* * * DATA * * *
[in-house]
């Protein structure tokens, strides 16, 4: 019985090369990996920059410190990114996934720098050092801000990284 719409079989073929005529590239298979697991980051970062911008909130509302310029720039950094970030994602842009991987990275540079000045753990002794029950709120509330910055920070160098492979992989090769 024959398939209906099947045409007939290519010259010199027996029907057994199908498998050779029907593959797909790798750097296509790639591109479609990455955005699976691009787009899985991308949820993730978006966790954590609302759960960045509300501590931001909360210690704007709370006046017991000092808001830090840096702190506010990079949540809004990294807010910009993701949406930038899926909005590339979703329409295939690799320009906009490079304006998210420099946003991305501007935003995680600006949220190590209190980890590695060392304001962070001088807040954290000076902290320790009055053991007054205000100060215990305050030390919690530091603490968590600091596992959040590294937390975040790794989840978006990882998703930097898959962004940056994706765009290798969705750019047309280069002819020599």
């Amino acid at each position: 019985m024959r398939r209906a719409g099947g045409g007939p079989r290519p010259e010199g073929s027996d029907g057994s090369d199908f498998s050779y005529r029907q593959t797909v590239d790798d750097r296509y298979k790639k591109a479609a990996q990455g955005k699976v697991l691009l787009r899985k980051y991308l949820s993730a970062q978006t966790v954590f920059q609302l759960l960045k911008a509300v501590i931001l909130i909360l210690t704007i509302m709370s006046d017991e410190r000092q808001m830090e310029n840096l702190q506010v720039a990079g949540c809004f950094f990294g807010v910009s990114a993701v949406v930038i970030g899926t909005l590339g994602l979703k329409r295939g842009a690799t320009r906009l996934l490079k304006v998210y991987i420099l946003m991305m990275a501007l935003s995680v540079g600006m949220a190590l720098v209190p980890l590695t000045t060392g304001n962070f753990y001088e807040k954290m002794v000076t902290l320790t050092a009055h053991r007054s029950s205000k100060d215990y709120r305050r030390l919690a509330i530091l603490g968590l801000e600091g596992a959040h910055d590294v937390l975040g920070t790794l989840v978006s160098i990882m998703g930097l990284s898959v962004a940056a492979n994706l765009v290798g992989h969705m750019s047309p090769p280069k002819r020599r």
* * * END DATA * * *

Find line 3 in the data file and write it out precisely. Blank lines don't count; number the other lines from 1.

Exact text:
């Amino acid at each position: 019985m024959r398939r209906a719409g099947g045409g007939p079989r290519p010259e010199g073929s027996d029907g057994s090369d199908f498998s050779y005529r029907q593959t797909v590239d790798d750097r296509y298979k790639k591109a479609a990996q990455g955005k699976v697991l691009l787009r899985k980051y991308l949820s993730a970062q978006t966790v954590f920059q609302l759960l960045k911008a509300v501590i931001l909130i909360l210690t704007i509302m709370s006046d017991e410190r000092q808001m830090e310029n840096l702190q506010v720039a990079g949540c809004f950094f990294g807010v910009s990114a993701v949406v930038i970030g899926t909005l590339g994602l979703k329409r295939g842009a690799t320009r906009l996934l490079k304006v998210y991987i420099l946003m991305m990275a501007l935003s995680v540079g600006m949220a190590l720098v209190p980890l590695t000045t060392g304001n962070f753990y001088e807040k954290m002794v000076t902290l320790t050092a009055h053991r007054s029950s205000k100060d215990y709120r305050r030390l919690a509330i530091l603490g968590l801000e600091g596992a959040h910055d590294v937390l975040g920070t790794l989840v978006s160098i990882m998703g930097l990284s898959v962004a940056a492979n994706l765009v290798g992989h969705m750019s047309p090769p280069k002819r020599r």